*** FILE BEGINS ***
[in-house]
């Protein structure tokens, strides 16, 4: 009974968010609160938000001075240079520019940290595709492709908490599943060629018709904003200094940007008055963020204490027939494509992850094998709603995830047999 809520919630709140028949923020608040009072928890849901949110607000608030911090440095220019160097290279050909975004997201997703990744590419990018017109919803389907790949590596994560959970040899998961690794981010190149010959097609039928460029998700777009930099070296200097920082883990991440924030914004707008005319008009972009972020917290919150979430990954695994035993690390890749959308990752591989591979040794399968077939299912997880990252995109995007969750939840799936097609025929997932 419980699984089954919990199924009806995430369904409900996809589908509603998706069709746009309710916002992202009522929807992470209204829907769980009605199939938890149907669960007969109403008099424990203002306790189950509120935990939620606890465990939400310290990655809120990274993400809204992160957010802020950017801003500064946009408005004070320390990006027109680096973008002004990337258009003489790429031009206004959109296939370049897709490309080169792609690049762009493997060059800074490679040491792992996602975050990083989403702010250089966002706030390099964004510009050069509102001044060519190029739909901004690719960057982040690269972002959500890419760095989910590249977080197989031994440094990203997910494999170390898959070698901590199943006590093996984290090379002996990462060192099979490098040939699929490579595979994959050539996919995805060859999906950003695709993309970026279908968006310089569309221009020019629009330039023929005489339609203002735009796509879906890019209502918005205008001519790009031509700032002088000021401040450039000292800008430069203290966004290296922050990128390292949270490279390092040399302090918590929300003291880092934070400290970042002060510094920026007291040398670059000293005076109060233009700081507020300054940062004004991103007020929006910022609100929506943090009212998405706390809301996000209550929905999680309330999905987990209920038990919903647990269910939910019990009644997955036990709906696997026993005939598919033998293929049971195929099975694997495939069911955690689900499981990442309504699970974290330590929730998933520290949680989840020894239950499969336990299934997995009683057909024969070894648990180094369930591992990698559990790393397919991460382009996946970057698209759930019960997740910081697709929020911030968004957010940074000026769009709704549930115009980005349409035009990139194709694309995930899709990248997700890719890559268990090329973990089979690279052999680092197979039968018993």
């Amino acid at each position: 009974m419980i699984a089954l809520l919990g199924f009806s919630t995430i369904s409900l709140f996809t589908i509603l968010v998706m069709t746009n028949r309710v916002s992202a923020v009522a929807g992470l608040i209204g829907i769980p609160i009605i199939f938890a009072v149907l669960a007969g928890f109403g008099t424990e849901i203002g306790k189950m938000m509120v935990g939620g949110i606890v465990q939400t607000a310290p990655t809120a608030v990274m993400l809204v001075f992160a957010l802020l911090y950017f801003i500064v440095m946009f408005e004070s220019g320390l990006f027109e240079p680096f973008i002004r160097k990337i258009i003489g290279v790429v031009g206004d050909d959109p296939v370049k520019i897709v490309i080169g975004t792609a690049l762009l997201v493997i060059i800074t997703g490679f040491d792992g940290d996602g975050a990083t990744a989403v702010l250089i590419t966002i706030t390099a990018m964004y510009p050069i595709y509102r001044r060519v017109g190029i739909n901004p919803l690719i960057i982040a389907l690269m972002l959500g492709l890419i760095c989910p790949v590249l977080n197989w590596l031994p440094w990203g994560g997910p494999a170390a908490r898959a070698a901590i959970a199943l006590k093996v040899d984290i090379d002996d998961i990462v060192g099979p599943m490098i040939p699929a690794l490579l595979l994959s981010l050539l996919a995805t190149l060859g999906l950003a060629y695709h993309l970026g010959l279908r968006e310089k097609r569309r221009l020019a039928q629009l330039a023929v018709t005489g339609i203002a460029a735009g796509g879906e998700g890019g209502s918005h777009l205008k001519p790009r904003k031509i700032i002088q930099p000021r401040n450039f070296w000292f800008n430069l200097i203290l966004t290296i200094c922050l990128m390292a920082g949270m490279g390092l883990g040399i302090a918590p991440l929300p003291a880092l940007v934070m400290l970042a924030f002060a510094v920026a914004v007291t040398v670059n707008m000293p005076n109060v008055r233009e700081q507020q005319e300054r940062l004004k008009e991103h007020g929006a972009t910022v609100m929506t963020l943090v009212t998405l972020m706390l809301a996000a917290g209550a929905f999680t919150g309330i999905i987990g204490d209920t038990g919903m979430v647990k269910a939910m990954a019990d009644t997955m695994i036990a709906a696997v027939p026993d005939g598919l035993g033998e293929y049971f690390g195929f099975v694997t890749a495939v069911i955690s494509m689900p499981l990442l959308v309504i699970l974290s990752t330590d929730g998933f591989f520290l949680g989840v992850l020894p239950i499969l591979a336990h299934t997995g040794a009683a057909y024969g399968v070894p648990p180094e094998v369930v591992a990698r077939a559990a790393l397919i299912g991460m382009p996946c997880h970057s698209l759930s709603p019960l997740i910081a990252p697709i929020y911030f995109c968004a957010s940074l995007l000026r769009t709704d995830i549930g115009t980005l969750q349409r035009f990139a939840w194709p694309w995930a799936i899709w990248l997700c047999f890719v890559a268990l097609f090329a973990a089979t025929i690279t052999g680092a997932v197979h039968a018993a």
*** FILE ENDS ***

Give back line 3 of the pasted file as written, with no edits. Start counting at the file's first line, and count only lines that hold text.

């Amino acid at each position: 009974m419980i699984a089954l809520l919990g199924f009806s919630t995430i369904s409900l709140f996809t589908i509603l968010v998706m069709t746009n028949r309710v916002s992202a923020v009522a929807g992470l608040i209204g829907i769980p609160i009605i199939f938890a009072v149907l669960a007969g928890f109403g008099t424990e849901i203002g306790k189950m938000m509120v935990g939620g949110i606890v465990q939400t607000a310290p990655t809120a608030v990274m993400l809204v001075f992160a957010l802020l911090y950017f801003i500064v440095m946009f408005e004070s220019g320390l990006f027109e240079p680096f973008i002004r160097k990337i258009i003489g290279v790429v031009g206004d050909d959109p296939v370049k520019i897709v490309i080169g975004t792609a690049l762009l997201v493997i060059i800074t997703g490679f040491d792992g940290d996602g975050a990083t990744a989403v702010l250089i590419t966002i706030t390099a990018m964004y510009p050069i595709y509102r001044r060519v017109g190029i739909n901004p919803l690719i960057i982040a389907l690269m972002l959500g492709l890419i760095c989910p790949v590249l977080n197989w590596l031994p440094w990203g994560g997910p494999a170390a908490r898959a070698a901590i959970a199943l006590k093996v040899d984290i090379d002996d998961i990462v060192g099979p599943m490098i040939p699929a690794l490579l595979l994959s981010l050539l996919a995805t190149l060859g999906l950003a060629y695709h993309l970026g010959l279908r968006e310089k097609r569309r221009l020019a039928q629009l330039a023929v018709t005489g339609i203002a460029a735009g796509g879906e998700g890019g209502s918005h777009l205008k001519p790009r904003k031509i700032i002088q930099p000021r401040n450039f070296w000292f800008n430069l200097i203290l966004t290296i200094c922050l990128m390292a920082g949270m490279g390092l883990g040399i302090a918590p991440l929300p003291a880092l940007v934070m400290l970042a924030f002060a510094v920026a914004v007291t040398v670059n707008m000293p005076n109060v008055r233009e700081q507020q005319e300054r940062l004004k008009e991103h007020g929006a972009t910022v609100m929506t963020l943090v009212t998405l972020m706390l809301a996000a917290g209550a929905f999680t919150g309330i999905i987990g204490d209920t038990g919903m979430v647990k269910a939910m990954a019990d009644t997955m695994i036990a709906a696997v027939p026993d005939g598919l035993g033998e293929y049971f690390g195929f099975v694997t890749a495939v069911i955690s494509m689900p499981l990442l959308v309504i699970l974290s990752t330590d929730g998933f591989f520290l949680g989840v992850l020894p239950i499969l591979a336990h299934t997995g040794a009683a057909y024969g399968v070894p648990p180094e094998v369930v591992a990698r077939a559990a790393l397919i299912g991460m382009p996946c997880h970057s698209l759930s709603p019960l997740i910081a990252p697709i929020y911030f995109c968004a957010s940074l995007l000026r769009t709704d995830i549930g115009t980005l969750q349409r035009f990139a939840w194709p694309w995930a799936i899709w990248l997700c047999f890719v890559a268990l097609f090329a973990a089979t025929i690279t052999g680092a997932v197979h039968a018993a």